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Jennifer's books

Goodbye, Vitamin
American Fire: Love, Arson, and Life in a Vanishing Land
Mrs. Hemingway
Poetry Will Save Your Life: A Memoir
The Princess Diarist
Watch Me Disappear
Hello, Sunshine
Peak Performance: Elevate Your Game, Avoid Burnout, and Thrive with the New Science of Success
A Man Called Ove
The Heirs
Our Souls at Night
White Fur
Confessions of a Domestic Failure
The Map That Leads to You
The Little French Bistro
Love the Wine You're With
Always and Forever, Lara Jean
Midnight at the Bright Ideas Bookstore
The Party
New Boy


Jennifer Curry's favorite books »

Monday, September 11, 2017

Book Review: Love and Other Consolation Prizes

Love and Other Consolation Prizes by Jamie Ford

Confession: If a book is about a fair, a carnival, or a circus in the past, I will read it. So, when I read the description of Love and Other Consolation Prizes, I immediately wanted to read it. The First World's Fair in Seattle plus a brothel? Yep. I'm in.



And this novel did not let me down. If anything, it is even better than I anticipated. This book is a sorrow-filled portrait of the lives of Asian immigrants that is so incredibly well-written you will want to savor reading it rather than rushing to reach the end. I spent the whole week reading a few chapters at a time and enjoying every minute, which is much different than a book that is primarily plot-driven that sends you rushing through the pages to reach the conclusion.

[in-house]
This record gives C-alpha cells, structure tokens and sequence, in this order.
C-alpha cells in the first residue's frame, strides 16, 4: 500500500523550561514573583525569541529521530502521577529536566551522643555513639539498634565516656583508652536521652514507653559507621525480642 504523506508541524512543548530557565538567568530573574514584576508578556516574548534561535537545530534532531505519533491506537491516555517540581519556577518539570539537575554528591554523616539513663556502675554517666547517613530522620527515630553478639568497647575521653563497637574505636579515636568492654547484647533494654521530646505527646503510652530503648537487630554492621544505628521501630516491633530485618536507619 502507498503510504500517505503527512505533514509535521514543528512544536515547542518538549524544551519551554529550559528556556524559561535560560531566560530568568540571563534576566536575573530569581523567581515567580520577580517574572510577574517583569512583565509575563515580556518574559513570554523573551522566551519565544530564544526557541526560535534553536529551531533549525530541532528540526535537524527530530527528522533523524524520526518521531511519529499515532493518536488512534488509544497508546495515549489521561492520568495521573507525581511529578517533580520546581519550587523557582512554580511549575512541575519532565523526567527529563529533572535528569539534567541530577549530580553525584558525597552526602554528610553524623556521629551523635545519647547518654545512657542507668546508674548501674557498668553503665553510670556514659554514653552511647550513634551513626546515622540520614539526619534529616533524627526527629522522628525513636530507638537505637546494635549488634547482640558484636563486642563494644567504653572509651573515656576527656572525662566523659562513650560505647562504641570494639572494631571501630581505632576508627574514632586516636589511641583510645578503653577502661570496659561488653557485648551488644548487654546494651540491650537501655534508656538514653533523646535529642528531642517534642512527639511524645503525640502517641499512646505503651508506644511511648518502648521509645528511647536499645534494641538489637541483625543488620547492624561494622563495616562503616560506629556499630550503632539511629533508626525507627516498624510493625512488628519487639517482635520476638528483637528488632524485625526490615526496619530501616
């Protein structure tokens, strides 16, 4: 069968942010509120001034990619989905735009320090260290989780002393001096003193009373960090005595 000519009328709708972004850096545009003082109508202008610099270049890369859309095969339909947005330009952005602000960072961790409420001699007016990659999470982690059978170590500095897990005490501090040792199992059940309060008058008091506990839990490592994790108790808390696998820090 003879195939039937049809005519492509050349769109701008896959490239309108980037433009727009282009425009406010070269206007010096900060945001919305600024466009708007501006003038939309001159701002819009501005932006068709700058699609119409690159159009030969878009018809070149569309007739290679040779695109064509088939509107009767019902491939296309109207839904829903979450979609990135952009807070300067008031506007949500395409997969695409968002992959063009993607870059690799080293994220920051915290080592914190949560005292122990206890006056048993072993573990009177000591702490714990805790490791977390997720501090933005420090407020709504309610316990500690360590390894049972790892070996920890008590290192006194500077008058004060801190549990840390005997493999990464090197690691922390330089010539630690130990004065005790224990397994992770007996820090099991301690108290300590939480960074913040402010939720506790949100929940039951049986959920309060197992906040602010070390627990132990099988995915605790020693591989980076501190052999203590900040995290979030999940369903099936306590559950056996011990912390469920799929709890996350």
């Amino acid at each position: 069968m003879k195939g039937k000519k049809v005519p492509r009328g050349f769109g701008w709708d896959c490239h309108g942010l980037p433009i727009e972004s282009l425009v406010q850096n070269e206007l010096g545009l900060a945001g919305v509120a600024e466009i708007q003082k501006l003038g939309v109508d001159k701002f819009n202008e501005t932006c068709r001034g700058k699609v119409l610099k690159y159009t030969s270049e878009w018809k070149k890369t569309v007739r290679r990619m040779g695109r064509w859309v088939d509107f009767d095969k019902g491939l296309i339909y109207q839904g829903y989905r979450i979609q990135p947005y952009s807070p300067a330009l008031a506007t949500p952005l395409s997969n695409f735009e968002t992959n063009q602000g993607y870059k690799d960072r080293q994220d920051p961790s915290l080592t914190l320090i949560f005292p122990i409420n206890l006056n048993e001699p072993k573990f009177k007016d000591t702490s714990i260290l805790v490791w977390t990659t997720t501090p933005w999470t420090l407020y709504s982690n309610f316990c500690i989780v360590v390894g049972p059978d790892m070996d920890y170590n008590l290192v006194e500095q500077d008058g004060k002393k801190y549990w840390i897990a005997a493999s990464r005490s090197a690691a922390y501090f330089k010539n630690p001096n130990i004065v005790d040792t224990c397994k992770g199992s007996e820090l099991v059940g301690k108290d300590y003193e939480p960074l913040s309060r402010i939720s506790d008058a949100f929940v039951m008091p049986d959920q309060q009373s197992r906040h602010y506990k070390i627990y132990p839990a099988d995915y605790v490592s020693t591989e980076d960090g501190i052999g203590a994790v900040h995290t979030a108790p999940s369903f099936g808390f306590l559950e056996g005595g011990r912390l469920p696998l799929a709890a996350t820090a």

The novel tells the story of a young Chinese boy who has been sent to America and goes from one children's home to the next until he ends up the winning item in a raffle at Seattle's World Fair in 1909. Who buys him? A madam of the most prestigious brothel in Seattle. He enters a world of sin, but he winds up finding a family and falling in love.

This novel has amazing characters that will stay with you long after you finish reading it. The various working women are not caricatures but are individual and layered. The settings also come alive - they are not simply backgrounds. The Tenderloin and the World's Fair become characters themselves.

And, the writing. Oh, the writing. Tha author, Jamie Ford, has a gift for evocative language and storytelling. For instance, his writing includes lines like:


  • "As Ernest baptized himself in memory" 
  • "He chose his words the way a man on thin ice chooses his footing"
  • "Ernest struggles to process the ugly details while gazing down on such a beautiful place. His heart felt torn between the two worlds."
  • "Girls were complicated, women confounding, their challenges almost insurmountable."
I could go on and on with all the beautifully written lines I underlined as I read. Basically, this novel is wonderful. I highly recommend it and think it will be a great choice for book clubs. 

** I received this book free from NetGalley in exchange for an honest review.



* This book will be released from Amazon tomorrow (September 12, 2017). You may purchase the book by clicking here or the picture. These are affiliate links. Thank you for supporting my blog!


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